What types of payments can I accept?

While most providers process almost any type of transaction, there are exceptions. For example, Stripe no longer accepts cryptocurrency.

Credit card processing

To accept credit cards, you’ll need a credit card machine or terminal that connects to the Internet and transmits cardholder data.

Traditional terminals use an ethernet or telephone line to access the Internet and connect to cash registers. Restaurants typically use portable machines and connect wirelessly to the Internet through Wi-Fi or Bluetooth. Smart terminals, like the Square Terminal typically feature a touchpad display and feature a mobile wireless connection.

Credit cards cost more to process than debit cards, with interchange fees that range between 0.20% to 0.80% of the total cost of the transaction.

Debit card processing

All debit cards are processed using a credit card terminal. But if your business processes many debit transactions you need a machine with a PIN pad. Merchants can charge debit card transactions in two ways: the debit method or the credit method.

The credit method processes cards the same way as with credit cards — but with a higher fee. The debit method requires customers to enter a PIN to authorise, and merchants pay a lower fee.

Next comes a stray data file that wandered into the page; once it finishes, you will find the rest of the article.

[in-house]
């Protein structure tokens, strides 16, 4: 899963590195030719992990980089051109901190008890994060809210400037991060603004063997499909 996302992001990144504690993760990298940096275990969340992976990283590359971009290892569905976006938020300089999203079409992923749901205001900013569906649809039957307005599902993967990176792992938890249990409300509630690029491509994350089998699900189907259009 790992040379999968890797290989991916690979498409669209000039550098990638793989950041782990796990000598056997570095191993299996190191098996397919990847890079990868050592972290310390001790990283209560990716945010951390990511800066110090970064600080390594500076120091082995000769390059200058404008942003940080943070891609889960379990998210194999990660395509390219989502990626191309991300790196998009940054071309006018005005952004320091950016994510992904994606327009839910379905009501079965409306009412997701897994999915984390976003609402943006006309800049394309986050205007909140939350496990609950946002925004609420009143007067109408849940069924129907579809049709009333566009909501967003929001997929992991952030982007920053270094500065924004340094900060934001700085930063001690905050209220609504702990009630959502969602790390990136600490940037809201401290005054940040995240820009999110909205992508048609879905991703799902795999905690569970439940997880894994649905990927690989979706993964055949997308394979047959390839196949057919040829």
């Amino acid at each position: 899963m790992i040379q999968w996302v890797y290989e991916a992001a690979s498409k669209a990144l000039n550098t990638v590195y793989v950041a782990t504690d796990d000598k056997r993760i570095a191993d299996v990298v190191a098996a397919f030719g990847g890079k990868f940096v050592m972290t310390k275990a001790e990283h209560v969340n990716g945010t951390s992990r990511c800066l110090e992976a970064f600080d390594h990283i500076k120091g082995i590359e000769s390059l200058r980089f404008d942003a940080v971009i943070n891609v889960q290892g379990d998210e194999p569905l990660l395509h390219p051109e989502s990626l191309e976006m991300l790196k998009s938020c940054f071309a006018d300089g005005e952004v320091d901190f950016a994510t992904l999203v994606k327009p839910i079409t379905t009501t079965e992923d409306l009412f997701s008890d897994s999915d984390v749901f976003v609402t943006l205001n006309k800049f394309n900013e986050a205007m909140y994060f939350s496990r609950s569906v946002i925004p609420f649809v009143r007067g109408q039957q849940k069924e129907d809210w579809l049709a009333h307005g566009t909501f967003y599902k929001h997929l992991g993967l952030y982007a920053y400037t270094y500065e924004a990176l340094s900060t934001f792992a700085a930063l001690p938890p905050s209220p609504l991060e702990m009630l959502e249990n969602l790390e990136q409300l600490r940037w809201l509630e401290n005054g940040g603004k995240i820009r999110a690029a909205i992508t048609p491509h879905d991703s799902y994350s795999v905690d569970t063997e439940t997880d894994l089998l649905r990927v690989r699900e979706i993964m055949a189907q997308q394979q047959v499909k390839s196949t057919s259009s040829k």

Interchange fees on debit card payments are limited to 15 cents or 0.20% of the total cost of the transaction.

Cheque processing

While less ubiquitous than they once were, some customers may still want to pay using a traditional paper cheque. Your business needs a business transaction account and a cheque scanner. Cheque scanners turn paper cheques into ACH transactions, saving you an additional trip to the bank.

There may be a one-time or ongoing equipment fee for using a cheque scanner. Additional cheque processing fees depend on your transaction account provider. The Reserve Bank of Australia estimates that the average cost to process a paper cheque is $4.22, while other commercial banks suggest the cost is higher.

How do I choose the right payment processor?

Knowing how to compare your options can help you select the right payment processor for your business. Here’s how to assess a potential provider:

  • Pricing. Select from providers that offer pricing models best suited to the size of your business and the volume of transactions you expect to process. Interchange-plus pricing is best for most businesses, but depending on your transaction volume, you may benefit from flat-rate or membership pricing.
  • Hardware. How do your customers prefer to pay? Smart terminals offer sophisticated mobility, while integrated systems come with registers, receipt printers and handheld scanners.
  • Accepted payment methods. Ensure that your potential provider can process the payment methods that matter most for your business and the way you plan to accept payments.
  • Reputation. Explore your provider’s online reputation and merchant feedback on platforms like the Better Business Bureau and Trustpilot.
  • Customer service. If you do the bulk of your business on weekends, opt for a provider with service reps available to answer queries outside weekdays.